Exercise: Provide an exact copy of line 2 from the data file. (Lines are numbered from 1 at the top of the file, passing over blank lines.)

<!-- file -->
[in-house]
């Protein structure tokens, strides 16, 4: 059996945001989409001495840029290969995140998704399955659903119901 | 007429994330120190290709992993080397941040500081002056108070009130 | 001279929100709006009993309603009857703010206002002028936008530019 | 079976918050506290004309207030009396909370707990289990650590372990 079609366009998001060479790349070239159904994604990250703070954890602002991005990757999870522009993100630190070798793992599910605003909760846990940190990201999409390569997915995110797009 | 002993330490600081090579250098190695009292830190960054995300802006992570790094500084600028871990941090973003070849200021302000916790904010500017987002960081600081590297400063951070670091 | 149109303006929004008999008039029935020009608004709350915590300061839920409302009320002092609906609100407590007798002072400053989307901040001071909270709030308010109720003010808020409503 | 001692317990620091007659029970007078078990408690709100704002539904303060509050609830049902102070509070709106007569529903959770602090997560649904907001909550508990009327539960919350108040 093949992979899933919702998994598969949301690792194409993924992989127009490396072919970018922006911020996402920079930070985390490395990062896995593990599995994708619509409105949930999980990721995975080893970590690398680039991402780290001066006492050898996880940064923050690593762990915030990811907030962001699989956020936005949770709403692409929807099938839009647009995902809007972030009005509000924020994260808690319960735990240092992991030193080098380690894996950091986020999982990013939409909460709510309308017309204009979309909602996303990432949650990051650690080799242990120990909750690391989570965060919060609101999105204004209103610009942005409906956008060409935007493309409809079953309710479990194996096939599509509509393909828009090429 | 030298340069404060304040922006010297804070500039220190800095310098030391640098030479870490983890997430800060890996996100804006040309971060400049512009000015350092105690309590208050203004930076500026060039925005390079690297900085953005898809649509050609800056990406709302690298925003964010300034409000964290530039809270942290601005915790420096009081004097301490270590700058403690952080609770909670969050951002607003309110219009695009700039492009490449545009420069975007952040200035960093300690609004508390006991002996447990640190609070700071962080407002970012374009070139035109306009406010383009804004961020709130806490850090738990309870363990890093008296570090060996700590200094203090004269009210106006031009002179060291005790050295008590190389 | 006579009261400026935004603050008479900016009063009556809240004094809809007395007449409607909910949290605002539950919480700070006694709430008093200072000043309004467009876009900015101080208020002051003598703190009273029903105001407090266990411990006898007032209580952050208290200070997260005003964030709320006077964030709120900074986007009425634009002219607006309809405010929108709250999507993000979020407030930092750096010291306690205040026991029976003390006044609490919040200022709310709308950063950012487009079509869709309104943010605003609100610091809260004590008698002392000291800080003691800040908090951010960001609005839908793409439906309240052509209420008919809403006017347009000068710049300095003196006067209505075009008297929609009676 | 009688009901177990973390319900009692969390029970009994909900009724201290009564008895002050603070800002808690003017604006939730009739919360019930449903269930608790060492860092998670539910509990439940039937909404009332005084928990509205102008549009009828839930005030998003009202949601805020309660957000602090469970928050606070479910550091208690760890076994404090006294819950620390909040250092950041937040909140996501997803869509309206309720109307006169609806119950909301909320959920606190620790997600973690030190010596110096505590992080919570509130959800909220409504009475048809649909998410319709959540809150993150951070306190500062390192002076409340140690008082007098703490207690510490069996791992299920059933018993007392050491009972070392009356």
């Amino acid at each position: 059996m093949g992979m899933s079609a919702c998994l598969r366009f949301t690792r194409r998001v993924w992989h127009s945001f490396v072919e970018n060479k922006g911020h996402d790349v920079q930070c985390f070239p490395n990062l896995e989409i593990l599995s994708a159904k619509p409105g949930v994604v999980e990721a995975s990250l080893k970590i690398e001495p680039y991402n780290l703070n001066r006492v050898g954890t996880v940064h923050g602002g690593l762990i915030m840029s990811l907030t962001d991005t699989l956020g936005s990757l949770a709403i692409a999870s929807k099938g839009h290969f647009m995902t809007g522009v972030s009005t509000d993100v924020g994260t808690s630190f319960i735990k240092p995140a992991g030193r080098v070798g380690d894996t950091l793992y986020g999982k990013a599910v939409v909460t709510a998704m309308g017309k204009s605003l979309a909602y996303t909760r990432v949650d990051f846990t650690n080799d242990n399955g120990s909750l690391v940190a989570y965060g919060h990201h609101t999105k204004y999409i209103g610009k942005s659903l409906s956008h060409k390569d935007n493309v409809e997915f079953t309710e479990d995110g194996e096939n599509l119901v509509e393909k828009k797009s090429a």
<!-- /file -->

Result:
């Protein structure tokens, strides 16, 4: 059996945001989409001495840029290969995140998704399955659903119901 | 007429994330120190290709992993080397941040500081002056108070009130 | 001279929100709006009993309603009857703010206002002028936008530019 | 079976918050506290004309207030009396909370707990289990650590372990 079609366009998001060479790349070239159904994604990250703070954890602002991005990757999870522009993100630190070798793992599910605003909760846990940190990201999409390569997915995110797009 | 002993330490600081090579250098190695009292830190960054995300802006992570790094500084600028871990941090973003070849200021302000916790904010500017987002960081600081590297400063951070670091 | 149109303006929004008999008039029935020009608004709350915590300061839920409302009320002092609906609100407590007798002072400053989307901040001071909270709030308010109720003010808020409503 | 001692317990620091007659029970007078078990408690709100704002539904303060509050609830049902102070509070709106007569529903959770602090997560649904907001909550508990009327539960919350108040 093949992979899933919702998994598969949301690792194409993924992989127009490396072919970018922006911020996402920079930070985390490395990062896995593990599995994708619509409105949930999980990721995975080893970590690398680039991402780290001066006492050898996880940064923050690593762990915030990811907030962001699989956020936005949770709403692409929807099938839009647009995902809007972030009005509000924020994260808690319960735990240092992991030193080098380690894996950091986020999982990013939409909460709510309308017309204009979309909602996303990432949650990051650690080799242990120990909750690391989570965060919060609101999105204004209103610009942005409906956008060409935007493309409809079953309710479990194996096939599509509509393909828009090429 | 030298340069404060304040922006010297804070500039220190800095310098030391640098030479870490983890997430800060890996996100804006040309971060400049512009000015350092105690309590208050203004930076500026060039925005390079690297900085953005898809649509050609800056990406709302690298925003964010300034409000964290530039809270942290601005915790420096009081004097301490270590700058403690952080609770909670969050951002607003309110219009695009700039492009490449545009420069975007952040200035960093300690609004508390006991002996447990640190609070700071962080407002970012374009070139035109306009406010383009804004961020709130806490850090738990309870363990890093008296570090060996700590200094203090004269009210106006031009002179060291005790050295008590190389 | 006579009261400026935004603050008479900016009063009556809240004094809809007395007449409607909910949290605002539950919480700070006694709430008093200072000043309004467009876009900015101080208020002051003598703190009273029903105001407090266990411990006898007032209580952050208290200070997260005003964030709320006077964030709120900074986007009425634009002219607006309809405010929108709250999507993000979020407030930092750096010291306690205040026991029976003390006044609490919040200022709310709308950063950012487009079509869709309104943010605003609100610091809260004590008698002392000291800080003691800040908090951010960001609005839908793409439906309240052509209420008919809403006017347009000068710049300095003196006067209505075009008297929609009676 | 009688009901177990973390319900009692969390029970009994909900009724201290009564008895002050603070800002808690003017604006939730009739919360019930449903269930608790060492860092998670539910509990439940039937909404009332005084928990509205102008549009009828839930005030998003009202949601805020309660957000602090469970928050606070479910550091208690760890076994404090006294819950620390909040250092950041937040909140996501997803869509309206309720109307006169609806119950909301909320959920606190620790997600973690030190010596110096505590992080919570509130959800909220409504009475048809649909998410319709959540809150993150951070306190500062390192002076409340140690008082007098703490207690510490069996791992299920059933018993007392050491009972070392009356």